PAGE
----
Statoil and the National Aeronautical and Space Administration (NASA) have formed a partnership to explore how technologies and knowledge from the space and oil and natural gas industries can be relevant to one another, the Norway-based company said.
The contract, which is expected to run through 2018 (with an option of contract extension), will focus on supercomputing, materials, robotics, development of new tools and communication optionality. The partnership will assist Statoil in the search for oil and gas exploration and production efforts, which are increasingly moving into frontier regions, Statoil said.
"Searching for oil and gas resources has become so advanced technically over the past decade that new solutions and ideas are needed," said Lars Hoier, Statoil acting senior vice president of research, development and innovation. "To Statoil, this is a significant opportunity to take technologies developed by NASA and JPL [NASA's Jet Propulsion Laboratory] for the harsh and challenging environments of space and apply them to the equally demanding environments of oil and gas production."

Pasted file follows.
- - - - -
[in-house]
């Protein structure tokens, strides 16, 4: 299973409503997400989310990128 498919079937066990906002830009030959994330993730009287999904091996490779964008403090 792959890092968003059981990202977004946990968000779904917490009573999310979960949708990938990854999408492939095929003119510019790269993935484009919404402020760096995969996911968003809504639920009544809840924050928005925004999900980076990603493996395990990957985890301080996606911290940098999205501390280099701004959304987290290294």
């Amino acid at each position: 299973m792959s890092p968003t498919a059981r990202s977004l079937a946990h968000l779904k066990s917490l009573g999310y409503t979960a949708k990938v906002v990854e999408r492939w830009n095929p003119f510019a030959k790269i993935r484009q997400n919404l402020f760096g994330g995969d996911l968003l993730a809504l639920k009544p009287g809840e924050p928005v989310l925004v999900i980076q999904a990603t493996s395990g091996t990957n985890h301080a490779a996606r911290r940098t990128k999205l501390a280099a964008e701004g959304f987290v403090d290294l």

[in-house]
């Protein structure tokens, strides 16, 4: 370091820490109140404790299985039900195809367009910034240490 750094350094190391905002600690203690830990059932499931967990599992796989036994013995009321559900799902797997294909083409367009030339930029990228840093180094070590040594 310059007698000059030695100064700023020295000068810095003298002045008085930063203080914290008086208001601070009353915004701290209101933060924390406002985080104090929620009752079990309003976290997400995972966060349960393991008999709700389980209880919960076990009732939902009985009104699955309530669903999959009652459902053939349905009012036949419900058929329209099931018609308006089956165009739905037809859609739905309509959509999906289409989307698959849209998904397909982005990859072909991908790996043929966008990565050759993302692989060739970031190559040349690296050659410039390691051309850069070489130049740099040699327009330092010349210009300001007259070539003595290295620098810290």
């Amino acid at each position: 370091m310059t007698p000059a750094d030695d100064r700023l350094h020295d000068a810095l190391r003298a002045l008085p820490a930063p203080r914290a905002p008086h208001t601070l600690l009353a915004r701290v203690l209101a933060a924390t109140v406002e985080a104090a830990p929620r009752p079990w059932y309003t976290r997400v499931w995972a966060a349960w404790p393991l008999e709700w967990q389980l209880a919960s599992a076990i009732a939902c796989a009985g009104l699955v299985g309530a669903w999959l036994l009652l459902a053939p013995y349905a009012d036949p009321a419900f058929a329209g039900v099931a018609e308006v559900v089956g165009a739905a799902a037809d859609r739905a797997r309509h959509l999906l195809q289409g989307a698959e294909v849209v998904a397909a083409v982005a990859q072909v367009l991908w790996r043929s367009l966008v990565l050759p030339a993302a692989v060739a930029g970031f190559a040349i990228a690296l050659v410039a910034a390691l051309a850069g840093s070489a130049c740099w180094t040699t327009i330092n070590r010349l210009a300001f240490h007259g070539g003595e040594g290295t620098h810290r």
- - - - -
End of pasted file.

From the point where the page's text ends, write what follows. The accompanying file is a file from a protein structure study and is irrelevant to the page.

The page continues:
NASA signed a similar agreement with Chevron Corp. in 2011 (see Daily GPI,July 27, 2011).
Statoil has a history of collaborating on energy research projects. Two years ago the company teamed with researchers at the University of Texas (UT) to investigate improved development and drainage of shale plays (see Shale Daily,Sept. 20, 2011).
Statoil and NOAA, along with a Royal Dutch Shell plc unit and ConocoPhillips, agreed in 2011 to work together on ocean, coastal and climate science for the Arctic (see Daily GPI,Aug. 29, 2011). The companies agreed to share with NOAA several scientific data sets for the mostly frontier region.
Statoil spends about US$550 million annually on research, development and innovation, Hoier said.
JPL is a division of the California Institute of Technology in Pasadena, CA. Its National Space Technology Applications Office develops the division's sustaining business by collaborating with elements of the four national space sectors: military, intelligence, civil and commercial.